#ISNAstories: Understanding the Line Between Faith and Culture in the U.S.

Last month over 15,000 people attended the 51st Annual Islamic Society of North America (ISNA) Convention in Detroit.

 

Last month over 15,000 people attended the 51st Annual Islamic Society of North America (ISNA) Convention in Detroit’s Cobo Center. The event included a keynote address from President Jimmy Carter, an art gallery featuring Muslim artists, and a number of discussions surrounding this year’s theme – “GenerationsRise: Elevating Muslim American Culture.” 

 

WDET worked with local volunteers to capture #ISNAstories of those who attended.

We heard from a range of people, both young and old, about how being in the United States has impacted their faith and culture. Praveen Mohammed shares the difference between how she and her children learned about Islam. 

 

Many of the young Muslims we spoke to agreed. The difference between the way their parents learned about the faith and the way they practice Islam today is all based on a misunderstanding of what is a cultural practice versus a religious custom. Merium, an attendee of ISNA’s Muslim Youth for North America (MYNA) explains.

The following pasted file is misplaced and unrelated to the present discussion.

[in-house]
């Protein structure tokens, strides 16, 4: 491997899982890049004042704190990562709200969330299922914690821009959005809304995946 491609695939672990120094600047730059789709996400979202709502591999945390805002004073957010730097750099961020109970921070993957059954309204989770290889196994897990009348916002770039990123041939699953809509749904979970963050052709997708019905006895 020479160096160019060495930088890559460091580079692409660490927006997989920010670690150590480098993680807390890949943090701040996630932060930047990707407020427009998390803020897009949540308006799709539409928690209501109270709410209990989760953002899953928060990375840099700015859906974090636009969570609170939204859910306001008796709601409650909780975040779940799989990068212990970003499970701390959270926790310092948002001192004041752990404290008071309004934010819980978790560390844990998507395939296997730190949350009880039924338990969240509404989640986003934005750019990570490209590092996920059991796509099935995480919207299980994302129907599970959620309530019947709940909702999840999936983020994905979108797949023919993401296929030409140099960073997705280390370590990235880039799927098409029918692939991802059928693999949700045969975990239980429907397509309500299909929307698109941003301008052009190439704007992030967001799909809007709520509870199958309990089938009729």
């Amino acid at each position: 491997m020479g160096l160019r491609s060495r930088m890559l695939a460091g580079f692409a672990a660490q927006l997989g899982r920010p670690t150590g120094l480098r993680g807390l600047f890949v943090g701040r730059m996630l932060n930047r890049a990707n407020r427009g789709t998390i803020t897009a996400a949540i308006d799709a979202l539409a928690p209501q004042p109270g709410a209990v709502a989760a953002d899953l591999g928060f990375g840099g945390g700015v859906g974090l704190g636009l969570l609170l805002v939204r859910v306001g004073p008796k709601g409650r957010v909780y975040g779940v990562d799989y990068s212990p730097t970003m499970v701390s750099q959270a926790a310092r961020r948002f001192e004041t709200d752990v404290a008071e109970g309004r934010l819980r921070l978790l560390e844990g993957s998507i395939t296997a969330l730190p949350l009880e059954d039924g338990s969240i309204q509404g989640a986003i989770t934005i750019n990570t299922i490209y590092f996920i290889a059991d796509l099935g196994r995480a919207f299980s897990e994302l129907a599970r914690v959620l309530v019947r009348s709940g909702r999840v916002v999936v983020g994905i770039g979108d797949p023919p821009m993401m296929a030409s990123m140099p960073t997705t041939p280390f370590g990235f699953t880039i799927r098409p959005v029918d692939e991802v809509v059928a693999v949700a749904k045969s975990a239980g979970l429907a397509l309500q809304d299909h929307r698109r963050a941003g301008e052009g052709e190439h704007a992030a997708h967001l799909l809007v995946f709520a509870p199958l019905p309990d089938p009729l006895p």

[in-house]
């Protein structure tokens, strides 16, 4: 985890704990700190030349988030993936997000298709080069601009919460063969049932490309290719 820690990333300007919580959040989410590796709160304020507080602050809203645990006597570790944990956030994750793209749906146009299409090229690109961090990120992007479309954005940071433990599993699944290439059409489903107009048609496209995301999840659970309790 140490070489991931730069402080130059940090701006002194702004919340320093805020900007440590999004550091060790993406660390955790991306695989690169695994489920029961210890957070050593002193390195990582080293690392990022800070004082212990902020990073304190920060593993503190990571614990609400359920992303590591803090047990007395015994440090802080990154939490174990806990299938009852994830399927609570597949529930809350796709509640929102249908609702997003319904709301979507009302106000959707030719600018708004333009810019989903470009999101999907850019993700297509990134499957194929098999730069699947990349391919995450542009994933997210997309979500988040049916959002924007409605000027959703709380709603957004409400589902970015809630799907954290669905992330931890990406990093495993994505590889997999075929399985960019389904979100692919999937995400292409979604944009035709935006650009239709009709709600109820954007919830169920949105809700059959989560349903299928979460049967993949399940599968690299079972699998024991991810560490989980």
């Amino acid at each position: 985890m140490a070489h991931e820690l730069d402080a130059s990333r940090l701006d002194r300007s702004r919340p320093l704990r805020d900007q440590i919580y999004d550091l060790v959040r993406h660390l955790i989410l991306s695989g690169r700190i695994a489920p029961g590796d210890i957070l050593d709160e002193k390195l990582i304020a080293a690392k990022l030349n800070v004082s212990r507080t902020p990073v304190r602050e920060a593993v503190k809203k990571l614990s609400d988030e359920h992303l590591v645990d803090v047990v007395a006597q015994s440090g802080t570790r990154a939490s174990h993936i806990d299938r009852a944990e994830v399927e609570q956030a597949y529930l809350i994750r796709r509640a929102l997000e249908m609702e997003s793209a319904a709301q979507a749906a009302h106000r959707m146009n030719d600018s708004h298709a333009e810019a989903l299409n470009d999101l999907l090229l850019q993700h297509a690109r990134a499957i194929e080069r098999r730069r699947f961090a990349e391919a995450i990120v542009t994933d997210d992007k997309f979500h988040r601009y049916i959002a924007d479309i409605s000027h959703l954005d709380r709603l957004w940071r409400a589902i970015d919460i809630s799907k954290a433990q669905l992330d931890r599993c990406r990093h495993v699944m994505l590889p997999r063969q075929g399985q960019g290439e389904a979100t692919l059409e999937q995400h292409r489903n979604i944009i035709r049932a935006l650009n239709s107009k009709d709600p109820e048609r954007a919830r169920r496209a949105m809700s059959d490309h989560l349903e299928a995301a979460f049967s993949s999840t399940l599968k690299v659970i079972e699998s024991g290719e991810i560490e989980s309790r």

“Overseas religion and culture are very integrated…Because we’re growing up [in the U.S.], in a culture, in a society, that’s very multicultural and multi-ethnic, it’s easier for us to see the line between religion and culture.”

Masood Huq offers a different opinion, sharing how western influences have impacted more than the just the culture of young Muslims. It has also encourages many to be more inclusive in practicing their faith. 

The ISNA Convention hosted a set of interfaith dialogues. Conversations took place over how people from various cultures and religious backgrounds can work together in order to strengthen humanitarian efforts. 

For more information about ISNA, visit www.isna.net

 

 

Author

  • Courtney Hurtt

    Courtney Hurtt is the Associate Director of Product Development and Business Operations for WDET. A life-long learner with a deep interest in digital storytelling, her job is to help WDET reach new and diverse audiences in innovative ways.